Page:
Speaker: Marissa Matsler, Ph.D. Postdoctoral Research Associate, The Cary Institute of Ecosystems Studies & UREx SRN
Title: Making Nature into Infrastructure: Interdisciplinary Challenges across the Eco-Techno Spectrum of Green Infrastructure
Abstract: Green infrastructure (GI) development is increasing in US municipalities. However, despite technical optimism regarding the benefits provided by GI, governance challenges create significant barriers to effective GI implementation and maintenance. This stems in part from the contested definition of GI, i.e. stakeholders place varied, often conflicting demands on the concept. This lack of conceptual clarity means that GI programs currently consist of a mishmash of disparate facility types, from large-scale natural areas to small-scale engineered bioswales, all of which are designed, implemented, and maintained by organizations with different, sometimes conflicting, goals.
To make sense of GI management, I organize this variety along the Eco-Techno Spectrum, arranging facilities according to the degree to which ‘nature’ or biological entities (i.e. plants, soils, microbes) are incorporated as infrastructural components in facilities. On the ‘eco’ end of the spectrum are remnant forests and floodplains where most components are biological. On the ‘techno’ end of the spectrum are engineered green roofs and permeable pavement where components are primarily human-made technologies. This spectrum allows for the combination of ecological and engineering data, which are usually siloed. Importantly, this spectrum also provides a platform on which to integrate governance and socio-political concerns with technical engineering and ecological data. The Eco-Techno Spectrum captures the diversity of technologies, institutional actors, scales, jurisdictions, and ecosystems that make up GI in cities today. While relatively simplistic, this heuristic is powerful because it organizes facilities across different social, ecological, and technical boundaries into a single framework. This unified framework can generate and organize variables of interest from different disciplines and can help create a link between research and practice. In this presentation, I will show the Eco-Techno Spectrum’s utility to an interdisciplinary examination of urban governance through cases in Portland and Baltimore.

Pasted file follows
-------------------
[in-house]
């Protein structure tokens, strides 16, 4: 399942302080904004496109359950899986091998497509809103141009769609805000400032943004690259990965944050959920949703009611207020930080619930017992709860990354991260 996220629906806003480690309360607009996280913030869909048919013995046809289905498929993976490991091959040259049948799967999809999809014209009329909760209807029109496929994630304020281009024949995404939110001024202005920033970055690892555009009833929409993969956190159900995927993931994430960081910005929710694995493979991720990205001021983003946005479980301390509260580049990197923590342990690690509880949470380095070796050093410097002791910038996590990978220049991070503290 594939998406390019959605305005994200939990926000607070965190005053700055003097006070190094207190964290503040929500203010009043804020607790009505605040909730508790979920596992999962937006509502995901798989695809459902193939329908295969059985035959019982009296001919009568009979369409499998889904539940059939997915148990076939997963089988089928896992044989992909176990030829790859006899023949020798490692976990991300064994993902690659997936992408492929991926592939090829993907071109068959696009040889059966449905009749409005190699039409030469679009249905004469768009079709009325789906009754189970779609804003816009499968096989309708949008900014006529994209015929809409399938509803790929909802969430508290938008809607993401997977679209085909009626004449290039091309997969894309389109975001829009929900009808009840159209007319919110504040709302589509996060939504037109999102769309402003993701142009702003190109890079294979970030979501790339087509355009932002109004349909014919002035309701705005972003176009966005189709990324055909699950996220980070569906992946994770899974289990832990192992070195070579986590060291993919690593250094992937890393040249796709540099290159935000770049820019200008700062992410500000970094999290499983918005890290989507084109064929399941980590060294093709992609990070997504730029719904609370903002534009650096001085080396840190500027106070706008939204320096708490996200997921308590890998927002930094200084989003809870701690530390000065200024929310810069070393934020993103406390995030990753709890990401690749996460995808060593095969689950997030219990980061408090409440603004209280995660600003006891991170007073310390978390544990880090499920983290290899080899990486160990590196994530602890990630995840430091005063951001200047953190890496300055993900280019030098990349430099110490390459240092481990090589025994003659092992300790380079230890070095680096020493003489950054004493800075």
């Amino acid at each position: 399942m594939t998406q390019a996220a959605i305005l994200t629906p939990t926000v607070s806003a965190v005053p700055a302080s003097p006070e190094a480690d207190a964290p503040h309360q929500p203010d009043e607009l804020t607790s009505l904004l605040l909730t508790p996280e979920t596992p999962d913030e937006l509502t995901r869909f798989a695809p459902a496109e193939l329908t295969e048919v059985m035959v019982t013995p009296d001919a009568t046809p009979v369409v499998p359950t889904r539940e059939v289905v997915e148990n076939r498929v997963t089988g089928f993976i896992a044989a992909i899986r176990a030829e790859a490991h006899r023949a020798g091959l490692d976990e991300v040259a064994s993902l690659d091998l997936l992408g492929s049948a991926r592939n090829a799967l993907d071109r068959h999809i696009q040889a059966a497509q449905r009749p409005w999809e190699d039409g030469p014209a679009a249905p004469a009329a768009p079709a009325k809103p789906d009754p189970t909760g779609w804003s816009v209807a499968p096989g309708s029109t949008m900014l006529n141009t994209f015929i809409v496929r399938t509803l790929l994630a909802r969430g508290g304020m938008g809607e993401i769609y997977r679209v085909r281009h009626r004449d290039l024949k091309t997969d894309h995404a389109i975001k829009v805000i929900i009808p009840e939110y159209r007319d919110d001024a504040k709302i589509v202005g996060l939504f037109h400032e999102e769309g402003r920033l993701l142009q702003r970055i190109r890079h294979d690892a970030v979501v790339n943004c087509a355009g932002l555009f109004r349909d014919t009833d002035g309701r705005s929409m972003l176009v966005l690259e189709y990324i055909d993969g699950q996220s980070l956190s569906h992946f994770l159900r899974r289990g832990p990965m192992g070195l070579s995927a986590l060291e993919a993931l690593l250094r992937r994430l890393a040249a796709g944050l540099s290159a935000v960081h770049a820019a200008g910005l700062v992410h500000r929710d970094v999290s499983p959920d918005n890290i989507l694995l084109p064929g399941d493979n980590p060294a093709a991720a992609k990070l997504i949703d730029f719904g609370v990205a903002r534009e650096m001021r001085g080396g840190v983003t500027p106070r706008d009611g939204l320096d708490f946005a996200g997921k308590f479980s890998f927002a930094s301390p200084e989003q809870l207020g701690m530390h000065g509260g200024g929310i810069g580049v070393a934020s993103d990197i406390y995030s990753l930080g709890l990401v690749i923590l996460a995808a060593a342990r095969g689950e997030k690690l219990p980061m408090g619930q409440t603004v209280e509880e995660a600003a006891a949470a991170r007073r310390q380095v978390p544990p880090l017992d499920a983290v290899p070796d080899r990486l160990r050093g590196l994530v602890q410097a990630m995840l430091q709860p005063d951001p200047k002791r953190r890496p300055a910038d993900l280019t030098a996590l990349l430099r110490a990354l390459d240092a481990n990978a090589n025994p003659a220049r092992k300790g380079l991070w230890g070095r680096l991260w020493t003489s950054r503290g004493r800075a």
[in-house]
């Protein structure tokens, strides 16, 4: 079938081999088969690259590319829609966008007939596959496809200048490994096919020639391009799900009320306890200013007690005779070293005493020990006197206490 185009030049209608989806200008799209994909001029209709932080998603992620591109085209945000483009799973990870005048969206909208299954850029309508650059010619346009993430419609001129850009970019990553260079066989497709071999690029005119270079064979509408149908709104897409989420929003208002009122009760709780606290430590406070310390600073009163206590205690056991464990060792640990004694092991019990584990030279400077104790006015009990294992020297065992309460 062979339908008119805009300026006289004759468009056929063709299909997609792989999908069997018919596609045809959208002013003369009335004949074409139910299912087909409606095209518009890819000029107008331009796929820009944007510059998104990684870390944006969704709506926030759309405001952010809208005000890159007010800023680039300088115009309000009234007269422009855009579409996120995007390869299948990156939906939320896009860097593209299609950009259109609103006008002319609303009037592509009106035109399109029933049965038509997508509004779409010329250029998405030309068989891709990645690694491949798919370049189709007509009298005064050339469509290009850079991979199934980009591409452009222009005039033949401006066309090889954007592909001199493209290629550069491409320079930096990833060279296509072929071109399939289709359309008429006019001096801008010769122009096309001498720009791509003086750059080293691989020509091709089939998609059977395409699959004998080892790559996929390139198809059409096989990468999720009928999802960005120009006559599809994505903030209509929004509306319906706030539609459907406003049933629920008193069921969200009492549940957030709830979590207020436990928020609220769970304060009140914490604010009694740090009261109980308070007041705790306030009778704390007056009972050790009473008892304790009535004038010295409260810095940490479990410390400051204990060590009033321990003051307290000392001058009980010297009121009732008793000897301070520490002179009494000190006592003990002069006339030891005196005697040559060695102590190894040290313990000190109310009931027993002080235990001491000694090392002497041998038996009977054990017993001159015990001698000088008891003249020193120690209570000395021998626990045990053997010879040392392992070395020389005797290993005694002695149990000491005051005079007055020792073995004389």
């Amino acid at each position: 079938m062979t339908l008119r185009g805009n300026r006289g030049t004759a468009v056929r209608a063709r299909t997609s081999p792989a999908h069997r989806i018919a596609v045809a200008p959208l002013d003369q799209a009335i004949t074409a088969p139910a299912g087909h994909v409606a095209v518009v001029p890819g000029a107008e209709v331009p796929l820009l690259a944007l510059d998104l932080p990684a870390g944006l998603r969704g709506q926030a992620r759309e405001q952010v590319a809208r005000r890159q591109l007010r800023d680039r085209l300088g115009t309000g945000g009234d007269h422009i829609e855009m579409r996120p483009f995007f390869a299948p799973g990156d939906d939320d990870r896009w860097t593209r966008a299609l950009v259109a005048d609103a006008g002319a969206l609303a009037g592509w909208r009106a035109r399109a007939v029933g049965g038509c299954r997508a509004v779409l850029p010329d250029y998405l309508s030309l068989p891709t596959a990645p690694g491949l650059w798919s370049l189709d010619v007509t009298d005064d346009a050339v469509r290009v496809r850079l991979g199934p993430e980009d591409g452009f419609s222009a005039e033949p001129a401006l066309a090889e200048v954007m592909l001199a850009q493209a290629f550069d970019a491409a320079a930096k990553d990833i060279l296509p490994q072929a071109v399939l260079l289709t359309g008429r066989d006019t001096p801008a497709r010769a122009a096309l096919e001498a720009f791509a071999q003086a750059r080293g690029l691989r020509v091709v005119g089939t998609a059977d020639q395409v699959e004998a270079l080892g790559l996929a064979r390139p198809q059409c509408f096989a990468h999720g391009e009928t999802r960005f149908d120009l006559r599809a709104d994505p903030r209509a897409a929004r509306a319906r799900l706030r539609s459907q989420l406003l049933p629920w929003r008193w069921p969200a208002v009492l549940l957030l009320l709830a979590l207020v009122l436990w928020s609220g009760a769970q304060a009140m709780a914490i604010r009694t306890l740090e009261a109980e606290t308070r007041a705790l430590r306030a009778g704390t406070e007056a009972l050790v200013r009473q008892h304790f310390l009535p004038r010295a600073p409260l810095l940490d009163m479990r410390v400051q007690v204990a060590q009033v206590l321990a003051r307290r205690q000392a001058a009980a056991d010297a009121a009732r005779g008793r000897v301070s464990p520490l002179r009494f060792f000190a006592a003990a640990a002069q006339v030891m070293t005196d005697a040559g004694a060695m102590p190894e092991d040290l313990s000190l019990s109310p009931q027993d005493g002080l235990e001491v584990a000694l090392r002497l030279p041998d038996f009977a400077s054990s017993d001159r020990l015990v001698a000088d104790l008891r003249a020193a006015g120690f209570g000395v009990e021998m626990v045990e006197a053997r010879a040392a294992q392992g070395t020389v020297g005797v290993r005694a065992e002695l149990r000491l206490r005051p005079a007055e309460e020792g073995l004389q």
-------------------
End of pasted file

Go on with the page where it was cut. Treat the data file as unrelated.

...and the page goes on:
Bio: Dr. Marissa Matsler is an interdisciplinary scholar. Her research is focused on understanding the institutional and ecological challenges of green infrastructure development. Her work combines the insights of political ecology, science and technology studies (STS), urban ecology, and urban planning to examine the conflicts between green infrastructure as a conceptual greenspace planning tool and an engineering practice on-the-ground, in particular understanding the consequences of differing green infrastructure policies on marginalized communities and urban ecosystems. She is currently a postdoctoral research associate at the Cary Institute of Ecosystem Studies working as a part of the Urban
Resilience to Extremes Sustainability Research Network (UREx SRN). She has a PhD in Urban Studies from Portland State University, a Masters of Environmental Management from the Yale School of Forestry and Environmental Studies, and a BS in Marine Biology from Oregon State University.
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